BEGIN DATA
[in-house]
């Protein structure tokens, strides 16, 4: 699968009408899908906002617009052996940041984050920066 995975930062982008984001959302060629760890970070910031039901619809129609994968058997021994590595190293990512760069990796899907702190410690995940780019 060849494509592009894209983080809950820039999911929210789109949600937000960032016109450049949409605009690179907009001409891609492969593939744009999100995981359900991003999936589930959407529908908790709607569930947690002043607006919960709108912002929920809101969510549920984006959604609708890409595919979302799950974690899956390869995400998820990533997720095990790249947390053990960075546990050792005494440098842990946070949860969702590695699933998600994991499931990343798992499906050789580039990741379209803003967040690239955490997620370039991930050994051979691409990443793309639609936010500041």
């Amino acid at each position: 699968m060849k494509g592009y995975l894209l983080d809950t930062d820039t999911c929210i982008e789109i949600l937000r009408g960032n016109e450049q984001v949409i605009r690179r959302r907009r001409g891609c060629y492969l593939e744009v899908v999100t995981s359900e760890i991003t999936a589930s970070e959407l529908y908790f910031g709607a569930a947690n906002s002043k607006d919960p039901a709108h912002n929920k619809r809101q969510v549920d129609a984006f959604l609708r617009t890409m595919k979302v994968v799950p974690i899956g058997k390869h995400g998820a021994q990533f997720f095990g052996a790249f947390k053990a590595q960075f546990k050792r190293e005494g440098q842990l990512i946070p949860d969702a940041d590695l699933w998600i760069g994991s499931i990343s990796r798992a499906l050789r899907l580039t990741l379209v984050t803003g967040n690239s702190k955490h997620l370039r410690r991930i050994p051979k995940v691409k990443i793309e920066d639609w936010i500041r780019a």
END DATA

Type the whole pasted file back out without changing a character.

[in-house]
């Protein structure tokens, strides 16, 4: 699968009408899908906002617009052996940041984050920066 995975930062982008984001959302060629760890970070910031039901619809129609994968058997021994590595190293990512760069990796899907702190410690995940780019 060849494509592009894209983080809950820039999911929210789109949600937000960032016109450049949409605009690179907009001409891609492969593939744009999100995981359900991003999936589930959407529908908790709607569930947690002043607006919960709108912002929920809101969510549920984006959604609708890409595919979302799950974690899956390869995400998820990533997720095990790249947390053990960075546990050792005494440098842990946070949860969702590695699933998600994991499931990343798992499906050789580039990741379209803003967040690239955490997620370039991930050994051979691409990443793309639609936010500041």
């Amino acid at each position: 699968m060849k494509g592009y995975l894209l983080d809950t930062d820039t999911c929210i982008e789109i949600l937000r009408g960032n016109e450049q984001v949409i605009r690179r959302r907009r001409g891609c060629y492969l593939e744009v899908v999100t995981s359900e760890i991003t999936a589930s970070e959407l529908y908790f910031g709607a569930a947690n906002s002043k607006d919960p039901a709108h912002n929920k619809r809101q969510v549920d129609a984006f959604l609708r617009t890409m595919k979302v994968v799950p974690i899956g058997k390869h995400g998820a021994q990533f997720f095990g052996a790249f947390k053990a590595q960075f546990k050792r190293e005494g440098q842990l990512i946070p949860d969702a940041d590695l699933w998600i760069g994991s499931i990343s990796r798992a499906l050789r899907l580039t990741l379209v984050t803003g967040n690239s702190k955490h997620l370039r410690r991930i050994p051979k995940v691409k990443i793309e920066d639609w936010i500041r780019a």